Hi Don (you're Don with a new nickname, right?)
The Dodo wrote: I wondered about the "lift" one might possibly gain from that hand moving under the body action!
, I don't really know it but if you look at Alexander Popov, there's actually some body lift while he moves that hand under the body. It's not the typical loping stroke, that lift happens also then he doesn't turn to breathe.
The Dodo wrote:In FS I suppose one might ague that during the pull after an "SS catch", a down/back pull moving the hand under the body is likely to pull the hips down.
But I also remember that SS books advocates visualizing a rope under water and under your body and you should immagine to pull yourself by grabbing the rope. That means moving the hand under the body. Jono Van Hazel pulls quite under the body too.
Yes!, I had a bit of a "muck-up" when I tried to change my password some months ago, and ended up having to re-register as a new member (there's always been a bit of a problem with both old/new usernames e.g. I never get any email indication of new thread additions where I've formerly posted!) - so the former user name "Don Wright" got replaced by "The Dodo" (which I thought more appropriate for my age, being over 80 now - nearing "the end of life's road" possibly, though not extinct as a dodo yet!
). I think the problems occurred as a result of changing email addresses a couple of times over the years, and asking SS to alter things so I could still receive the usual Friday's blog via email, instead of them sending it down a "black hole"!
Thank you for the illuminating comments about body lift as the hand acts beneath the body
. I'll have a closer look at Jono's swim on the CMC DVD "extras". As a slight variation on the SS idea of pulling oneself along a taut horizontal rope, as one swims FS - I came across the idea somewhere of pulling/pushing on the rungs of a ladder (in same attitude as SS's taut rope) in order to get forward movement.
I've given up the idea of trying to get further before needing a "pit-stop", since I recently discovered my lungs can't hold as much air as healthy bods. (Result of discovering everyone else can hold a note when singing many seconds after I'm already out of "puff"
.) Think it's due to op theatre air still in the chest cavity after they "zipped" me up after heart surgery in 2010 (discharge papers said just "Pneumo-thorax" but I didn't understand the implication of that at the time) - and it's taken me some 6 years to understand, that my lungs are trying to expand when inhaling, against some internal trapped air pressure. Have now settled down to enjoy my swim session by trying to do each length of my FS mini sets, as fast as I possibly can - even if I need a minutes rest at each end!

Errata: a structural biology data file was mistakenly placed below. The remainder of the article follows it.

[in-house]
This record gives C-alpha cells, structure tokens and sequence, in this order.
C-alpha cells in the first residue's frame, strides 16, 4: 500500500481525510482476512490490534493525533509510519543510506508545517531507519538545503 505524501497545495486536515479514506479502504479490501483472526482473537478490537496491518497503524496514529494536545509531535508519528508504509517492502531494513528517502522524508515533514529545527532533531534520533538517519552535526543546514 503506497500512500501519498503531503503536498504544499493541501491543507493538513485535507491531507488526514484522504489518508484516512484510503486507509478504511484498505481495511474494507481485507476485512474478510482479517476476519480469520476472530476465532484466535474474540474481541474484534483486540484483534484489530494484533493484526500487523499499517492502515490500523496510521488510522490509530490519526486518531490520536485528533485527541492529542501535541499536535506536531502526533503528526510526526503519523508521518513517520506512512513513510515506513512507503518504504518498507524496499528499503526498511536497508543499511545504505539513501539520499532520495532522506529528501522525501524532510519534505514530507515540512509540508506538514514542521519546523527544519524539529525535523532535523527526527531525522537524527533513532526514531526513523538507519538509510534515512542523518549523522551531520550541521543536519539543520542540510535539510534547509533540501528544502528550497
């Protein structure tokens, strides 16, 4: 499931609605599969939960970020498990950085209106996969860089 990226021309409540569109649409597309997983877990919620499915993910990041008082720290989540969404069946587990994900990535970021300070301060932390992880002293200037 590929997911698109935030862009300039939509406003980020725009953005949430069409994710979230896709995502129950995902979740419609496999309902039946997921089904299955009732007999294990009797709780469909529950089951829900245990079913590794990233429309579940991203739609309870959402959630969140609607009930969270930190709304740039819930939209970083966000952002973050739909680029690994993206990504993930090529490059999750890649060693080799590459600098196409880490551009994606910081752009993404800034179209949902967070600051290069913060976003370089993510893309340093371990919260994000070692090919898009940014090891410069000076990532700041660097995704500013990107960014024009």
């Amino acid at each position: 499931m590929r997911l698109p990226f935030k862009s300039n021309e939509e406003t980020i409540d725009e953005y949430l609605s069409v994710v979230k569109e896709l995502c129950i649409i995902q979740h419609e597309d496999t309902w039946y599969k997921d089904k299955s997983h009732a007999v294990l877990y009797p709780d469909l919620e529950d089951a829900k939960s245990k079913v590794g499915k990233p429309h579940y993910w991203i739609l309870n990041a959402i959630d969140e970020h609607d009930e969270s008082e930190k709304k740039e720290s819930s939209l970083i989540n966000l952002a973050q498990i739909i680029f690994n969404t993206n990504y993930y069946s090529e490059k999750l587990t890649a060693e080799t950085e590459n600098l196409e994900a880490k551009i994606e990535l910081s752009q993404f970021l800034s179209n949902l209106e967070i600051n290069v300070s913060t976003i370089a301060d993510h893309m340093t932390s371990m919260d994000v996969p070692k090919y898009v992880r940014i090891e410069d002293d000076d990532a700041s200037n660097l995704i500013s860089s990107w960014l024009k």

So I still do lots of experimenting - about 6 mini-sets of varied FS kicking/breathing patterns - also spending time on fly drills, and 1/2 length efforts at full stroke (heart racing too much to dare a full length of that!). After many years of not doing any breast stroke at all, because the leg kick "murdered" my grotty knee joints I've added that back into my routine again, by using a less vigorous kick - and head submerged except when inhaling - also directing the impulse of the kick slightly downwards, to keep the legs well up by the surface. Can get better movement from my "on the side FS flutter kicking" now, by making the kicking more shallow and a bit more rapid
than before. I rarely try back crawl now, because the water pressure on the arthritic bones of my feet as each foot does a kick upbeat, is rather painful. It's a mercy I don't feel that when flutter kicking on the side or on the tum - I guess that's because I don't attempt to point the feet - so am kicking with what I think they call "crane" or "herons" feet - so it's no wonder that I get best results by making my flutter kicks of small amplitude, so the awkward feet don't protrude into the water flow so much.
There must be some critical rate at which breathing and energy expenditure can be balanced, enabling one to swim "forever" without any stopping for a rest. I can achieve that, should I wish, by swimming the old English back stroke - which was the first stroke I ever learnt - access to air all the time, and arms pull while legs rest, then legs kick as arms recover , and rest during a little glide. I've tried to replicate that steady relaxed action when swimming FS (by going extra slow and with a bit of lead arm glide) but it has never worked out for me, despite trying much good advice!
Best wishes to you - keep on experimenting - learning never finishes!
Bye / Don
P.S. Re the enthusiasm for using a front snorkel to check on breathing etc. I've put mine away for good - I found the breathing tube a bit too small for me to breathe happily. I must be in a minority - 'cos many FS swimmers can "sail up/down" with great ease using them - having the head in a neutral position, immersed in water all the time
is not my idea of pleasure!